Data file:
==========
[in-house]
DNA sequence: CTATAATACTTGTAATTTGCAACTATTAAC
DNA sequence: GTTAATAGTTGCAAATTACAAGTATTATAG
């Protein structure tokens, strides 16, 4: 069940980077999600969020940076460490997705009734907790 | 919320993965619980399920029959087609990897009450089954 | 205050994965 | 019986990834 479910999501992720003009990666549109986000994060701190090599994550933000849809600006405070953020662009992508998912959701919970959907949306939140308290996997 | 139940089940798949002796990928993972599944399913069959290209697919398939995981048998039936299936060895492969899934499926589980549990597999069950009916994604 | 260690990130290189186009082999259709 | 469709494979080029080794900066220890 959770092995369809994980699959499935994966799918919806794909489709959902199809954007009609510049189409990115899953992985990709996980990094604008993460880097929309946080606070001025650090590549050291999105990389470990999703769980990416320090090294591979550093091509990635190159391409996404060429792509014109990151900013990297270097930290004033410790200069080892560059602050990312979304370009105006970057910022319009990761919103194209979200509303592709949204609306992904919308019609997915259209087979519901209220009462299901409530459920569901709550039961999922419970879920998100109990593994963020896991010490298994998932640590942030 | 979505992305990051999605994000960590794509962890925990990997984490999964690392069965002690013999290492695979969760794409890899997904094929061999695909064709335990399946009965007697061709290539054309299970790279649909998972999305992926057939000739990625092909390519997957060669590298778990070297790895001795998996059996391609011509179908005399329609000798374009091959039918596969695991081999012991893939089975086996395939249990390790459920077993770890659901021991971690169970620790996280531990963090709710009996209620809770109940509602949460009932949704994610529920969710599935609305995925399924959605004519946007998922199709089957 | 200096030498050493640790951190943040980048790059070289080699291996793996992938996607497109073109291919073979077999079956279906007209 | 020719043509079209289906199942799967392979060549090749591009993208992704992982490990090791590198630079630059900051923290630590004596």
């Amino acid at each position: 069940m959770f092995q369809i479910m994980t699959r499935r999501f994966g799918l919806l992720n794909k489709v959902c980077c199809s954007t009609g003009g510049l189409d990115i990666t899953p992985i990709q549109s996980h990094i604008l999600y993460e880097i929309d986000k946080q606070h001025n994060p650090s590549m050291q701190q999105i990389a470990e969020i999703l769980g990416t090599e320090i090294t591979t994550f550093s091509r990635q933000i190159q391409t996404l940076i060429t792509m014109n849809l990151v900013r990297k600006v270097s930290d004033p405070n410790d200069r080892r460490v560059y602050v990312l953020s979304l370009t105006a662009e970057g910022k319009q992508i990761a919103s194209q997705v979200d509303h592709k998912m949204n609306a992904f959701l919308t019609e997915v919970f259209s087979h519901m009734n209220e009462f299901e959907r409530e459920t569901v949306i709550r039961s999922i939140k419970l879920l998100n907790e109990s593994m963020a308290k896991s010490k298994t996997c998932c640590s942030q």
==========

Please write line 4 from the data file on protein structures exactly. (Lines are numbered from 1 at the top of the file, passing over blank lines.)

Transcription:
């Protein structure tokens, strides 16, 4: 069940980077999600969020940076460490997705009734907790 | 919320993965619980399920029959087609990897009450089954 | 205050994965 | 019986990834 479910999501992720003009990666549109986000994060701190090599994550933000849809600006405070953020662009992508998912959701919970959907949306939140308290996997 | 139940089940798949002796990928993972599944399913069959290209697919398939995981048998039936299936060895492969899934499926589980549990597999069950009916994604 | 260690990130290189186009082999259709 | 469709494979080029080794900066220890 959770092995369809994980699959499935994966799918919806794909489709959902199809954007009609510049189409990115899953992985990709996980990094604008993460880097929309946080606070001025650090590549050291999105990389470990999703769980990416320090090294591979550093091509990635190159391409996404060429792509014109990151900013990297270097930290004033410790200069080892560059602050990312979304370009105006970057910022319009990761919103194209979200509303592709949204609306992904919308019609997915259209087979519901209220009462299901409530459920569901709550039961999922419970879920998100109990593994963020896991010490298994998932640590942030 | 979505992305990051999605994000960590794509962890925990990997984490999964690392069965002690013999290492695979969760794409890899997904094929061999695909064709335990399946009965007697061709290539054309299970790279649909998972999305992926057939000739990625092909390519997957060669590298778990070297790895001795998996059996391609011509179908005399329609000798374009091959039918596969695991081999012991893939089975086996395939249990390790459920077993770890659901021991971690169970620790996280531990963090709710009996209620809770109940509602949460009932949704994610529920969710599935609305995925399924959605004519946007998922199709089957 | 200096030498050493640790951190943040980048790059070289080699291996793996992938996607497109073109291919073979077999079956279906007209 | 020719043509079209289906199942799967392979060549090749591009993208992704992982490990090791590198630079630059900051923290630590004596």